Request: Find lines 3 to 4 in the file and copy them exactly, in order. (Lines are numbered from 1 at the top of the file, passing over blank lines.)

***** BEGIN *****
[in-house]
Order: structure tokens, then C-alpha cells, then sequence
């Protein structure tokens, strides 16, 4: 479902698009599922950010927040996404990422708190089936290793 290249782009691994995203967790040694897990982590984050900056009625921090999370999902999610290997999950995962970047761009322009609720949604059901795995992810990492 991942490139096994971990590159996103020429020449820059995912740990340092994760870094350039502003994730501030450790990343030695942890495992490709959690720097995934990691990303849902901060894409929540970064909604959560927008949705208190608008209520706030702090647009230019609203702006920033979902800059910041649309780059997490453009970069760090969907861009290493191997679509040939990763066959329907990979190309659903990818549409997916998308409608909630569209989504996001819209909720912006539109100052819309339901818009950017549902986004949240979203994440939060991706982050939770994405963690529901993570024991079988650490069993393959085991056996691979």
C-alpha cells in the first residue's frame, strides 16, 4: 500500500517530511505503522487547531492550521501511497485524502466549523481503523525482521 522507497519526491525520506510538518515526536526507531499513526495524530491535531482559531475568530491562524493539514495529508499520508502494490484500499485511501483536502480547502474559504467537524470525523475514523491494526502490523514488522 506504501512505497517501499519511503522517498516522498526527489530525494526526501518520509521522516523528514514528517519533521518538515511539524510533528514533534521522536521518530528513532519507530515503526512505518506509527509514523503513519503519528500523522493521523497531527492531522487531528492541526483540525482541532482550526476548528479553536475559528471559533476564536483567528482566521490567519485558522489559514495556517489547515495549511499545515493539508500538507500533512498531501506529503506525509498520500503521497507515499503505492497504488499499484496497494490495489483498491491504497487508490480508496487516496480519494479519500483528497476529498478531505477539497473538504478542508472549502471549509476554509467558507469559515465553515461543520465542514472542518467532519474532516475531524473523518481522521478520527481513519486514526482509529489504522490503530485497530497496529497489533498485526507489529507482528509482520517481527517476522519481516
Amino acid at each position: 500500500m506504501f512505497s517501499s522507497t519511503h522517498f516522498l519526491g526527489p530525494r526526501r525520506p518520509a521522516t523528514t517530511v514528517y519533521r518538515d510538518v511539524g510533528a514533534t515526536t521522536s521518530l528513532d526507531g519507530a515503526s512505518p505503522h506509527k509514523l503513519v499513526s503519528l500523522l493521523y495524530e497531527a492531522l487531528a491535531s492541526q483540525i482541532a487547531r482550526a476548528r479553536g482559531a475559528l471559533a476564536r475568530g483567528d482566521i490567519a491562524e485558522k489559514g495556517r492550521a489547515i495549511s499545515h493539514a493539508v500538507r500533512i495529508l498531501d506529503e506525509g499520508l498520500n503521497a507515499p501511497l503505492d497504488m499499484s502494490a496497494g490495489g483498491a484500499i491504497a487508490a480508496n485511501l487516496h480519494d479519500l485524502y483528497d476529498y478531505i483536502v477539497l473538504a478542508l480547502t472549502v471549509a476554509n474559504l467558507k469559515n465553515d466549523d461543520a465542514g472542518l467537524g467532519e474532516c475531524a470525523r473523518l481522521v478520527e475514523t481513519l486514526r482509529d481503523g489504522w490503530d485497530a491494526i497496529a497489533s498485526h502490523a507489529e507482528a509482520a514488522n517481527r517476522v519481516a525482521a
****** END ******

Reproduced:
């Protein structure tokens, strides 16, 4: 479902698009599922950010927040996404990422708190089936290793 290249782009691994995203967790040694897990982590984050900056009625921090999370999902999610290997999950995962970047761009322009609720949604059901795995992810990492 991942490139096994971990590159996103020429020449820059995912740990340092994760870094350039502003994730501030450790990343030695942890495992490709959690720097995934990691990303849902901060894409929540970064909604959560927008949705208190608008209520706030702090647009230019609203702006920033979902800059910041649309780059997490453009970069760090969907861009290493191997679509040939990763066959329907990979190309659903990818549409997916998308409608909630569209989504996001819209909720912006539109100052819309339901818009950017549902986004949240979203994440939060991706982050939770994405963690529901993570024991079988650490069993393959085991056996691979």
C-alpha cells in the first residue's frame, strides 16, 4: 500500500517530511505503522487547531492550521501511497485524502466549523481503523525482521 522507497519526491525520506510538518515526536526507531499513526495524530491535531482559531475568530491562524493539514495529508499520508502494490484500499485511501483536502480547502474559504467537524470525523475514523491494526502490523514488522 506504501512505497517501499519511503522517498516522498526527489530525494526526501518520509521522516523528514514528517519533521518538515511539524510533528514533534521522536521518530528513532519507530515503526512505518506509527509514523503513519503519528500523522493521523497531527492531522487531528492541526483540525482541532482550526476548528479553536475559528471559533476564536483567528482566521490567519485558522489559514495556517489547515495549511499545515493539508500538507500533512498531501506529503506525509498520500503521497507515499503505492497504488499499484496497494490495489483498491491504497487508490480508496487516496480519494479519500483528497476529498478531505477539497473538504478542508472549502471549509476554509467558507469559515465553515461543520465542514472542518467532519474532516475531524473523518481522521478520527481513519486514526482509529489504522490503530485497530497496529497489533498485526507489529507482528509482520517481527517476522519481516